Culture

At Home With Sylvan Brackett

Sylvan Mishima Brackett, chef-owner of the new antique-filled restaurant Izakaya Rintaro in San Francisco, has amassed an impressive, expertly curated collection of cookware, plates, and bric-a-brac from Japan. Here's a glimpse of some of his favorite finds.

A portrait of Sylvan Brackett, the man behind the perfectly curated kitchen, next to his antique woodburning rice cooker. "A friend of mine cooked on it for years in Japan's countryside," Brackett explains. "She said that I could have it if I paid for the shipping, so I did. I love how it evokes Old Japan. Very Meiji-era, pre-war."
Brackett's kitchen's shelves are lined with handmade ceramic cups and plates, as well as various types of Japanese teapots.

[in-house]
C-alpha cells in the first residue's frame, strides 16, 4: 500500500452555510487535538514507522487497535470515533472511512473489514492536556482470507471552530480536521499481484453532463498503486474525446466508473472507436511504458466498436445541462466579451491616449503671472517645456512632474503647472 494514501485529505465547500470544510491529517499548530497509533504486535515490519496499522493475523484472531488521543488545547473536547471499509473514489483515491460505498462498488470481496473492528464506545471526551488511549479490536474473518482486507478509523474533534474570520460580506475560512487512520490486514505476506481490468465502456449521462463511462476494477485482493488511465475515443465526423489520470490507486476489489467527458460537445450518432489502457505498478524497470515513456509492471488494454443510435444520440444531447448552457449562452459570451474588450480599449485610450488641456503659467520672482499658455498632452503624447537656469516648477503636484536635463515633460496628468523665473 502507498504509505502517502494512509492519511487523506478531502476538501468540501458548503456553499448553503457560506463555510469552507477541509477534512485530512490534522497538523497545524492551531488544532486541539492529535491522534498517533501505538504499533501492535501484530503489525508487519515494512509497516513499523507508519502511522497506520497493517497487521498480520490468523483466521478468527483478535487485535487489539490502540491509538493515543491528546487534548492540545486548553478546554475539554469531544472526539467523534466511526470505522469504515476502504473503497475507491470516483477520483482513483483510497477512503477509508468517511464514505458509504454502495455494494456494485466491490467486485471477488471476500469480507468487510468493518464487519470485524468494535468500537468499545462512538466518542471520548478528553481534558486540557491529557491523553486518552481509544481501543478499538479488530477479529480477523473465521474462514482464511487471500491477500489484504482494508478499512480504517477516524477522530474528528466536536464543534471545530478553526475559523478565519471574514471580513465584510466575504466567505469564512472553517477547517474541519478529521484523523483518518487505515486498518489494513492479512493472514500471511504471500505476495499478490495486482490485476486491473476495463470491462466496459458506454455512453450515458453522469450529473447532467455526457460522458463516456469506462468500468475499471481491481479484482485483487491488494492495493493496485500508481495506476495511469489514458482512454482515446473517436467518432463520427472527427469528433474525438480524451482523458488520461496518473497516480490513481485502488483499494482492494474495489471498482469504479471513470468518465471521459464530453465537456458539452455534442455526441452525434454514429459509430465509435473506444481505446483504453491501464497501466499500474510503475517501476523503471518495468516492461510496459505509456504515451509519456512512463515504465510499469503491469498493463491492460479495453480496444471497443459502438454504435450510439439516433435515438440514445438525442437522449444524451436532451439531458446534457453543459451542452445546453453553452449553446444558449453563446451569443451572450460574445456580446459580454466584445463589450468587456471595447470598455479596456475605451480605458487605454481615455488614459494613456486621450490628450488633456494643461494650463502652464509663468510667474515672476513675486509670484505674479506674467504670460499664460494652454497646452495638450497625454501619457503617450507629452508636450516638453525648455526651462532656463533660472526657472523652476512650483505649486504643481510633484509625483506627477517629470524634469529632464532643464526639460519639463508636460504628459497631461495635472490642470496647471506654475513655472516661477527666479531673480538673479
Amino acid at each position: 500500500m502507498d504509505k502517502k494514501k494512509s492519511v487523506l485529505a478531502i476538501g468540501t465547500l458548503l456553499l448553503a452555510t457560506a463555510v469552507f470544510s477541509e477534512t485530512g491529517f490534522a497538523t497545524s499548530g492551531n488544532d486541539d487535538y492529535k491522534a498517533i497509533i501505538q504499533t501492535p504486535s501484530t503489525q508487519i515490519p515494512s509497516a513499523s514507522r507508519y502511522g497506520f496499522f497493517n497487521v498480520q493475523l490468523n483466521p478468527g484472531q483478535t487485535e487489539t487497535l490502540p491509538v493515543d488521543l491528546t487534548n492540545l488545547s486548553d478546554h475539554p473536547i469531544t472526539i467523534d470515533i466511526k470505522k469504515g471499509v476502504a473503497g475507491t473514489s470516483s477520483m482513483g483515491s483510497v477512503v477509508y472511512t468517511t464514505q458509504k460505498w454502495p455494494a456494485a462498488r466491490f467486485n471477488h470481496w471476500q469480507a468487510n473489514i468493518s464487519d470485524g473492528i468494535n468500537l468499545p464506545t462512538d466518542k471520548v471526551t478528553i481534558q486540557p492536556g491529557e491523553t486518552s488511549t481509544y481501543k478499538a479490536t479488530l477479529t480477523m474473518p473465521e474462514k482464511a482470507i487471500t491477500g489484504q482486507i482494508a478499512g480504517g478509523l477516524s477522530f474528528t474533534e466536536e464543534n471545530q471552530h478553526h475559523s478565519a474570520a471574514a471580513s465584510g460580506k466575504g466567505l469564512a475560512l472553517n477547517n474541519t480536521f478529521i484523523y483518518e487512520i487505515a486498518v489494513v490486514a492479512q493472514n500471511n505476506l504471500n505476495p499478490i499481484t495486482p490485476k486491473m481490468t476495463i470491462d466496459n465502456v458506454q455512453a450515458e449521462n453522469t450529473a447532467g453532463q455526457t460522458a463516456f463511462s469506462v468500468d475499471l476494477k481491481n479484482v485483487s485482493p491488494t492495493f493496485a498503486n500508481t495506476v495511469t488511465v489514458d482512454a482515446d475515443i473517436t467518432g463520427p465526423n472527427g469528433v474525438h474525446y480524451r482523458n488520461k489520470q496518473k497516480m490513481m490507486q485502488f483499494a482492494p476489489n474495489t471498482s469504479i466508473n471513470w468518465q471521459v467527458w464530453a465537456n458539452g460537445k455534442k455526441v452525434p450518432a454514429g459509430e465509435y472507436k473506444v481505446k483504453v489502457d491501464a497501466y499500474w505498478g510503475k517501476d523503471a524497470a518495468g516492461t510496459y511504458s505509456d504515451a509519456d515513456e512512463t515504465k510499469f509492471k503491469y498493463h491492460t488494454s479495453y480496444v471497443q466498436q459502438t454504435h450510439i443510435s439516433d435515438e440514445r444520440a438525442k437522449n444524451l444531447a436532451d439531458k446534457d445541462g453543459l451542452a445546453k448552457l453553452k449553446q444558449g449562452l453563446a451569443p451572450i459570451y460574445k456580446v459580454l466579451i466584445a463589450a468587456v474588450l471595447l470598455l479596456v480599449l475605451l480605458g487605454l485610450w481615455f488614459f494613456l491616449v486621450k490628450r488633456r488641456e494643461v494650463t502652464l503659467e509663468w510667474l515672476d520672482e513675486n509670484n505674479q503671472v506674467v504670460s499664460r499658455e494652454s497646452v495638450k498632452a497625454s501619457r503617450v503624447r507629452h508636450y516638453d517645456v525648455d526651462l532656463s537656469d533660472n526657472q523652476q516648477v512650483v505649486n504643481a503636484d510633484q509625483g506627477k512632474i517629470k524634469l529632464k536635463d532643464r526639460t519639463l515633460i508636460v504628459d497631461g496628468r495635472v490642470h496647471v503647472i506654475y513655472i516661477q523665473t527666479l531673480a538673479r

Brackett finds beauty and utility in junk store castaways and handcrafted treasures. The sharkskin grater was found in Japan. The clay bowl is by Bay Area potter Yuko Sato and holds ikuradon, house-cured steelhead roe over rice.
In his antiques shed, under the watchful gaze of his grandmother, Brackett keeps specialty ingredients like bottles of Japanese vinegar, shochu, and mirin.
Among Brackett's prized possessions are old ephemera, including these Japanese menus.
A soba knife from the great chef Kanji Nakatani at Soba Ra in Japan sits atop a cutting board Brackett made himself in his father's shop.
A vintage blue and white serving plate sits next to small ceramic soy sauce holders for bento boxes.

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